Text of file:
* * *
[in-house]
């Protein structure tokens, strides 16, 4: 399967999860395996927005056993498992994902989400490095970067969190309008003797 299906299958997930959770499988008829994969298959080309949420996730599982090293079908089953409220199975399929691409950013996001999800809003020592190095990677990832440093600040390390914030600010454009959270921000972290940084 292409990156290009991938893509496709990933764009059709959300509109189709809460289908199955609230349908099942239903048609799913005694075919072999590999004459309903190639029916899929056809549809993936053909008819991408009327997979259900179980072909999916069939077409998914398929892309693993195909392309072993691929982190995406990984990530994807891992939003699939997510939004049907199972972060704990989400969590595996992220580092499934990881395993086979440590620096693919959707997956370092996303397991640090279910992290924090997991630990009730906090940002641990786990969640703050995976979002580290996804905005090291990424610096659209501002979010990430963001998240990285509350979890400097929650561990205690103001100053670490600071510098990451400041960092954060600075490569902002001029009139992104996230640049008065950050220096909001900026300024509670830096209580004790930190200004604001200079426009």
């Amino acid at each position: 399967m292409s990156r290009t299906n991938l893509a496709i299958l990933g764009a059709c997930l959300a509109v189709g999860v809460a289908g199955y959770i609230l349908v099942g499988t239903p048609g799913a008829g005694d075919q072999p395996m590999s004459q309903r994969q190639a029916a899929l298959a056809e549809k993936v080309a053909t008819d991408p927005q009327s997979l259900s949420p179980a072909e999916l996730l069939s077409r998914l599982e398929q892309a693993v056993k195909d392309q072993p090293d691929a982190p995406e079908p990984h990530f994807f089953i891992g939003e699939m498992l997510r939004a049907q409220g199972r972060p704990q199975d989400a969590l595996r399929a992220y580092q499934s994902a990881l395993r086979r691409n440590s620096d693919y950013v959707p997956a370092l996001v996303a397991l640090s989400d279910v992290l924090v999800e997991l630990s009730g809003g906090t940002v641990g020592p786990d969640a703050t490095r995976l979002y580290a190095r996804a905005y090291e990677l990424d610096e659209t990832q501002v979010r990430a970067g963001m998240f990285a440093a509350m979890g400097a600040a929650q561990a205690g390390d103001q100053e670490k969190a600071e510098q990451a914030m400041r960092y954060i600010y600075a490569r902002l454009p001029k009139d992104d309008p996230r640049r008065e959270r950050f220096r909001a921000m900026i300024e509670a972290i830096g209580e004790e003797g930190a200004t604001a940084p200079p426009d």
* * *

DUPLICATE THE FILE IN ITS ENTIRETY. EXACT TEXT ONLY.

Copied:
[in-house]
């Protein structure tokens, strides 16, 4: 399967999860395996927005056993498992994902989400490095970067969190309008003797 299906299958997930959770499988008829994969298959080309949420996730599982090293079908089953409220199975399929691409950013996001999800809003020592190095990677990832440093600040390390914030600010454009959270921000972290940084 292409990156290009991938893509496709990933764009059709959300509109189709809460289908199955609230349908099942239903048609799913005694075919072999590999004459309903190639029916899929056809549809993936053909008819991408009327997979259900179980072909999916069939077409998914398929892309693993195909392309072993691929982190995406990984990530994807891992939003699939997510939004049907199972972060704990989400969590595996992220580092499934990881395993086979440590620096693919959707997956370092996303397991640090279910992290924090997991630990009730906090940002641990786990969640703050995976979002580290996804905005090291990424610096659209501002979010990430963001998240990285509350979890400097929650561990205690103001100053670490600071510098990451400041960092954060600075490569902002001029009139992104996230640049008065950050220096909001900026300024509670830096209580004790930190200004604001200079426009």
């Amino acid at each position: 399967m292409s990156r290009t299906n991938l893509a496709i299958l990933g764009a059709c997930l959300a509109v189709g999860v809460a289908g199955y959770i609230l349908v099942g499988t239903p048609g799913a008829g005694d075919q072999p395996m590999s004459q309903r994969q190639a029916a899929l298959a056809e549809k993936v080309a053909t008819d991408p927005q009327s997979l259900s949420p179980a072909e999916l996730l069939s077409r998914l599982e398929q892309a693993v056993k195909d392309q072993p090293d691929a982190p995406e079908p990984h990530f994807f089953i891992g939003e699939m498992l997510r939004a049907q409220g199972r972060p704990q199975d989400a969590l595996r399929a992220y580092q499934s994902a990881l395993r086979r691409n440590s620096d693919y950013v959707p997956a370092l996001v996303a397991l640090s989400d279910v992290l924090v999800e997991l630990s009730g809003g906090t940002v641990g020592p786990d969640a703050t490095r995976l979002y580290a190095r996804a905005y090291e990677l990424d610096e659209t990832q501002v979010r990430a970067g963001m998240f990285a440093a509350m979890g400097a600040a929650q561990a205690g390390d103001q100053e670490k969190a600071e510098q990451a914030m400041r960092y954060i600010y600075a490569r902002l454009p001029k009139d992104d309008p996230r640049r008065e959270r950050f220096r909001a921000m900026i300024e509670a972290i830096g209580e004790e003797g930190a200004t604001a940084p200079p426009d």